where C ¯ i n and C ¯ o u t are the mean influent and effluent concentrations of a particular pollutant.
The flow weighted mean concentration (FWMC) is a measure of total pollutant load per total discharge. To calculate the FWMC, the following formula was applied for each soil media–pollutant pair.
F W M C = 1 n C i t i q i 1 n t i q i
where C i is the concentration of a specific pollutant in the ith sample, t i is the time for the ith sample, q i is the flowrate for the ith sample, and n is the number of samples.

2.5. Statistical Analysis

To examine the removal efficiencies of each type of media and to determine whether the mean influent and effluent concentrations were statistically different, t-tests and non-parametric Wilcoxon tests were performed at a confidence level of 95% (p < 0.05), for normal and non-normal distributions, respectively. The Shapiro–Wilk test was performed to determine the normality of the dataset. The F-test was performed to test the variances and to determine the type of t-test for each dataset (Bartlett F-test for normal and Levene’s F-test for non-normal distribution). The significance of differences between mean effluent concentrations was also examined at the same confidence level (p < 0.05).

3. Results and Discussion

3.1. Media Physical and Chemical Properties

The sieve analysis results identified the recycled glass blend (R.G. + Biofilter) with the coarsest particle size distribution, whereas Biofilter433 had the highest percentage of fine media (72.3%), resulting in slower water movement and the lowest hydraulic conductivity of 19 mm/h (Table 2). The recommended bioretention soil media specification requires an infiltration rate of 12.7–152.4 mm/h [11]. The requirements for size distribution are 85–88% sand passing through the 1/4 in sieve (6.35 mm), 8–12% fines passing through #270 sieve (0.053 mm), and 2–5% of organic matter [11]. All of the bioretention soil media met the infiltration rate criteria except for Biofilter433MS and R.G. + Biofilter with hydraulic conductivities of 344 and 616 mm/h, respectively. As for the chemical composition, SPLP results (Table 2) indicated the highest nutrient content in Biofilter532 and Biofilter-433 and 433 MS, as well as higher copper content compared to the other soil media.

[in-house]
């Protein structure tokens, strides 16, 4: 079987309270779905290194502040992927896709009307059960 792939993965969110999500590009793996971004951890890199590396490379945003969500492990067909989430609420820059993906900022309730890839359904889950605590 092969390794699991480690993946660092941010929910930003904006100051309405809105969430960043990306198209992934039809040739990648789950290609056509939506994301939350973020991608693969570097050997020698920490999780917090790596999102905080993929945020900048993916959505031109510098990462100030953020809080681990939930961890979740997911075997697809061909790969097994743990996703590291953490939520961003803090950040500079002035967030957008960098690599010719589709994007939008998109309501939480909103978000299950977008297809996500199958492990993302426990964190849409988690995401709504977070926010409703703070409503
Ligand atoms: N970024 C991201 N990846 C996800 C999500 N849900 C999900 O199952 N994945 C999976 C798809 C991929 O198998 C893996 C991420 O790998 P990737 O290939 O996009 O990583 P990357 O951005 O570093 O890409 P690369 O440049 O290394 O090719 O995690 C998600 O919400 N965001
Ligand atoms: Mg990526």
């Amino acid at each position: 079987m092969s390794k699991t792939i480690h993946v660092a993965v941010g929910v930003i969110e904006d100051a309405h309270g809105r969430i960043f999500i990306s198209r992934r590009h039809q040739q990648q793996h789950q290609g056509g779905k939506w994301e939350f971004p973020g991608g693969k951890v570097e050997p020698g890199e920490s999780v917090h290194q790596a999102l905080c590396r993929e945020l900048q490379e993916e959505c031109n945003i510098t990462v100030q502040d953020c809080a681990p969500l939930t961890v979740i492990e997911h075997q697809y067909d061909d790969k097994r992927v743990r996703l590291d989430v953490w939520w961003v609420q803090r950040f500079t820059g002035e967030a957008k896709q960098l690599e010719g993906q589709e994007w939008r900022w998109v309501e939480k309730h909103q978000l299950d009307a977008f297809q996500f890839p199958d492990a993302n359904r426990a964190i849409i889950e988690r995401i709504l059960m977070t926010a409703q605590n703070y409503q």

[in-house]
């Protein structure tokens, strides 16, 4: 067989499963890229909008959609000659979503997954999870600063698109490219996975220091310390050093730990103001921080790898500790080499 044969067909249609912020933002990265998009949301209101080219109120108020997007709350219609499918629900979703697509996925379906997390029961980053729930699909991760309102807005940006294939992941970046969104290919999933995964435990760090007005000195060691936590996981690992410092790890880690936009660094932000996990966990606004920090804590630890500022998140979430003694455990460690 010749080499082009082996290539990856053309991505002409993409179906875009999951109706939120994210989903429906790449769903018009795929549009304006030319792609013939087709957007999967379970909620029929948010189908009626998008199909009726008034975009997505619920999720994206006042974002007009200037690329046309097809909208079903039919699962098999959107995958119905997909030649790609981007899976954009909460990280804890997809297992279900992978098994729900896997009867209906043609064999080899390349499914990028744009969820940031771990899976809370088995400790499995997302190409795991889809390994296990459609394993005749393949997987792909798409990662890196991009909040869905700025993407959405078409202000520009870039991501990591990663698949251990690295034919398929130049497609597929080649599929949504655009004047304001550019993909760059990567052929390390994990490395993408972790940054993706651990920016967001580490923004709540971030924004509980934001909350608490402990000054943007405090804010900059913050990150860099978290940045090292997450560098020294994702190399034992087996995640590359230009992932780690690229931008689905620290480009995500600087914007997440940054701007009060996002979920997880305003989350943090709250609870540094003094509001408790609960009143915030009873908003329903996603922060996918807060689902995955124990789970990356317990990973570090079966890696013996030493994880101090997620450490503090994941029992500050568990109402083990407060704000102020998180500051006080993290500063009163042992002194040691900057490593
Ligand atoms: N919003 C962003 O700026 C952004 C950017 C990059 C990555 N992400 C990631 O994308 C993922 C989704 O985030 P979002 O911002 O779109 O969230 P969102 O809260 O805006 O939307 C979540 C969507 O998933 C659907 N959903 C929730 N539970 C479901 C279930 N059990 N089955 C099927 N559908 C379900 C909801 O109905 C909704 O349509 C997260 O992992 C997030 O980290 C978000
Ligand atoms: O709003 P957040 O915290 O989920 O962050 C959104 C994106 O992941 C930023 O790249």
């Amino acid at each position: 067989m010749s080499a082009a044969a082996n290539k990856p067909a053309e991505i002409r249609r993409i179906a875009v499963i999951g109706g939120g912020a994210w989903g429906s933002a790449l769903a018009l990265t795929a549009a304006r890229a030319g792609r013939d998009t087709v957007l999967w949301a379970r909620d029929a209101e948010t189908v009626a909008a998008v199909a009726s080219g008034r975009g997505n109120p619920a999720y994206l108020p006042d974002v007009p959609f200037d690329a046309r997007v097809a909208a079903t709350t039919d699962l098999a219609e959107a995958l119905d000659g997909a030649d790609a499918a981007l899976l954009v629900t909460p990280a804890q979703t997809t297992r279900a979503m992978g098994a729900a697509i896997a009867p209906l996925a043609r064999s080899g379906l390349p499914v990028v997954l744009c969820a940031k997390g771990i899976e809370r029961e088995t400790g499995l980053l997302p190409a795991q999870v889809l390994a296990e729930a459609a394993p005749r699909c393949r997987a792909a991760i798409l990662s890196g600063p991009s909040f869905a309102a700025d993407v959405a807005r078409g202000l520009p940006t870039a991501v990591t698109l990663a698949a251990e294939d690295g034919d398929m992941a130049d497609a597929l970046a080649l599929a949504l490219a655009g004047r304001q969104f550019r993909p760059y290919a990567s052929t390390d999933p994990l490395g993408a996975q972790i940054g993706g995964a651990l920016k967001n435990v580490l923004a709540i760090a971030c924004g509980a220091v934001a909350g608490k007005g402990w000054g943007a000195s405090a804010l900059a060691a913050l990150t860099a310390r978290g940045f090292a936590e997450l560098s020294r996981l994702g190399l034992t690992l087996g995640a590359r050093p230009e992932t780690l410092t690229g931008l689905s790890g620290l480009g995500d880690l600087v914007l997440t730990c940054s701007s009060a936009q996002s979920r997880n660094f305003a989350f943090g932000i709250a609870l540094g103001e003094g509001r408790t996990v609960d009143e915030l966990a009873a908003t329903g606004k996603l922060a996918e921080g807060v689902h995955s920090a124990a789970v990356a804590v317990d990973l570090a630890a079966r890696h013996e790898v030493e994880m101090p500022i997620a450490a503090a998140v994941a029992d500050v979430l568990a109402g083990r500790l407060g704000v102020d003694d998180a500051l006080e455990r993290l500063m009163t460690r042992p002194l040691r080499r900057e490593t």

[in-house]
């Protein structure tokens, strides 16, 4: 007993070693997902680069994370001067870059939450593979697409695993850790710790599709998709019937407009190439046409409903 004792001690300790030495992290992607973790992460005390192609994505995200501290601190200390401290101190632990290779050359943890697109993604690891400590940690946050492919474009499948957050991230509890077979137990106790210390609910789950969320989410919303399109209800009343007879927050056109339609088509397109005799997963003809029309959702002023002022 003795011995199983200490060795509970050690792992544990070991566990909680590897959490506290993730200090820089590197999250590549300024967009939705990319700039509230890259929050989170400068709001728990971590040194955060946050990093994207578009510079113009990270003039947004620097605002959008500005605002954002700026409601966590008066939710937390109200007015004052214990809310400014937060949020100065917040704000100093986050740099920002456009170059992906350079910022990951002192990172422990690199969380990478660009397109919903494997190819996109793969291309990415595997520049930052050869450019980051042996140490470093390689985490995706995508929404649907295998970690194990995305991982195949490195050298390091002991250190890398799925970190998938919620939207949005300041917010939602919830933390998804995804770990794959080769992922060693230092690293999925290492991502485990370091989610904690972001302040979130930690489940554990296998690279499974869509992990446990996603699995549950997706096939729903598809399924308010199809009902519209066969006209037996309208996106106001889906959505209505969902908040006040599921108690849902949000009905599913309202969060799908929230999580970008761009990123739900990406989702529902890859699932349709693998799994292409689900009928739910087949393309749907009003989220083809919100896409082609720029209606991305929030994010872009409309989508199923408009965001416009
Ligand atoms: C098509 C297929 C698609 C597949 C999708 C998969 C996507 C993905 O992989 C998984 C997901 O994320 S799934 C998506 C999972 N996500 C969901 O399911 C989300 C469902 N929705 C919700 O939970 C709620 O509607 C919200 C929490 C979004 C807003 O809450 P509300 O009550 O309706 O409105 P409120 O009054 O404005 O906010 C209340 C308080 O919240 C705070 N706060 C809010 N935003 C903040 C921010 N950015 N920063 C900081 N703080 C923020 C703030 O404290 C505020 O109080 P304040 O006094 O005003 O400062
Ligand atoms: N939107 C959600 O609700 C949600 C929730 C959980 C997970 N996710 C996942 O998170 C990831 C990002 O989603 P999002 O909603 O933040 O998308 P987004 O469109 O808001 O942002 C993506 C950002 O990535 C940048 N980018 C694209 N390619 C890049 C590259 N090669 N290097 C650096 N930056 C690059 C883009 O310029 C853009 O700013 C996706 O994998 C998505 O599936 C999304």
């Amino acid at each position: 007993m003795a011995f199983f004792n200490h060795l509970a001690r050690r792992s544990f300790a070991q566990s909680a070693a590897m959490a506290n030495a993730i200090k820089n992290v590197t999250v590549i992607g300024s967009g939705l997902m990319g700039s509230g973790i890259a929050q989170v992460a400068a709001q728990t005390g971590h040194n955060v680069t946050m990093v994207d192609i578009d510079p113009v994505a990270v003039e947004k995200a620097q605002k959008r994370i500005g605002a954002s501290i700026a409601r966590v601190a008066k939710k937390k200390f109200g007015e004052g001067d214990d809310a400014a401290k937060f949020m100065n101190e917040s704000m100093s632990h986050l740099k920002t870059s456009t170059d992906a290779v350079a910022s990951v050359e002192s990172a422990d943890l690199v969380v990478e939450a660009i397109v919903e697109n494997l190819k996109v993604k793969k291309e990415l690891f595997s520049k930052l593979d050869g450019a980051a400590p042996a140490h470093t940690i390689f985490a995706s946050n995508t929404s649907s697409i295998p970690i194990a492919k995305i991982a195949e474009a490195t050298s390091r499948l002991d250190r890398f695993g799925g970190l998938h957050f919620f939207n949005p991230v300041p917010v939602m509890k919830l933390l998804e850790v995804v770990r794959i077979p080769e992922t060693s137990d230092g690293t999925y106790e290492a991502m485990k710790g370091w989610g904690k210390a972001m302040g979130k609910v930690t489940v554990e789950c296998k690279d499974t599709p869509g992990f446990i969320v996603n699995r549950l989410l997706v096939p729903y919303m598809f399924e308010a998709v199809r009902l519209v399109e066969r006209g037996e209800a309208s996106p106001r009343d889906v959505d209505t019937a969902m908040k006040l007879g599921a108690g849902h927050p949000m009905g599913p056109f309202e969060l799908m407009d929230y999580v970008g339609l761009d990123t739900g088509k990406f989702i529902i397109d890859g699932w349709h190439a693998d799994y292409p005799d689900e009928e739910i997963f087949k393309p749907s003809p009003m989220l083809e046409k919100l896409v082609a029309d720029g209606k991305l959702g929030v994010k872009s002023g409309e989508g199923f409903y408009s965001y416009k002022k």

3.2. Water Quality Analysis

3.2.1. Column Experiments—Phase I